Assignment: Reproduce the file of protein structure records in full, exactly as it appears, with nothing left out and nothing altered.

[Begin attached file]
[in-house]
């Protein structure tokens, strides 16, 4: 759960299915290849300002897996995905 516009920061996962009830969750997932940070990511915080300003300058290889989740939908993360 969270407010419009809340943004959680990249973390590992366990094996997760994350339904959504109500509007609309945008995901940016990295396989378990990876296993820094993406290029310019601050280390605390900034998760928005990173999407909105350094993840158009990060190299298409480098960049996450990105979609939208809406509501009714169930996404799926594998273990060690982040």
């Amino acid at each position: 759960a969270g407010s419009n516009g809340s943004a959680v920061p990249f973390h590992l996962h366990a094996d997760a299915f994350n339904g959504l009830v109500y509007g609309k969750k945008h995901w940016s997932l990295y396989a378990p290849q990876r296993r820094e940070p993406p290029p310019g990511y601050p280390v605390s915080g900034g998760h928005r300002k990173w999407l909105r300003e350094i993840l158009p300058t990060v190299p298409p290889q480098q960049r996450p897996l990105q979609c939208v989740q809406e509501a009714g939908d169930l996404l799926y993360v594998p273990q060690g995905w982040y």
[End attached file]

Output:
[in-house]
């Protein structure tokens, strides 16, 4: 759960299915290849300002897996995905 516009920061996962009830969750997932940070990511915080300003300058290889989740939908993360 969270407010419009809340943004959680990249973390590992366990094996997760994350339904959504109500509007609309945008995901940016990295396989378990990876296993820094993406290029310019601050280390605390900034998760928005990173999407909105350094993840158009990060190299298409480098960049996450990105979609939208809406509501009714169930996404799926594998273990060690982040």
């Amino acid at each position: 759960a969270g407010s419009n516009g809340s943004a959680v920061p990249f973390h590992l996962h366990a094996d997760a299915f994350n339904g959504l009830v109500y509007g609309k969750k945008h995901w940016s997932l990295y396989a378990p290849q990876r296993r820094e940070p993406p290029p310019g990511y601050p280390v605390s915080g900034g998760h928005r300002k990173w999407l909105r300003e350094i993840l158009p300058t990060v190299p298409p290889q480098q960049r996450p897996l990105q979609c939208v989740q809406e509501a009714g939908d169930l996404l799926y993360v594998p273990q060690g995905w982040y």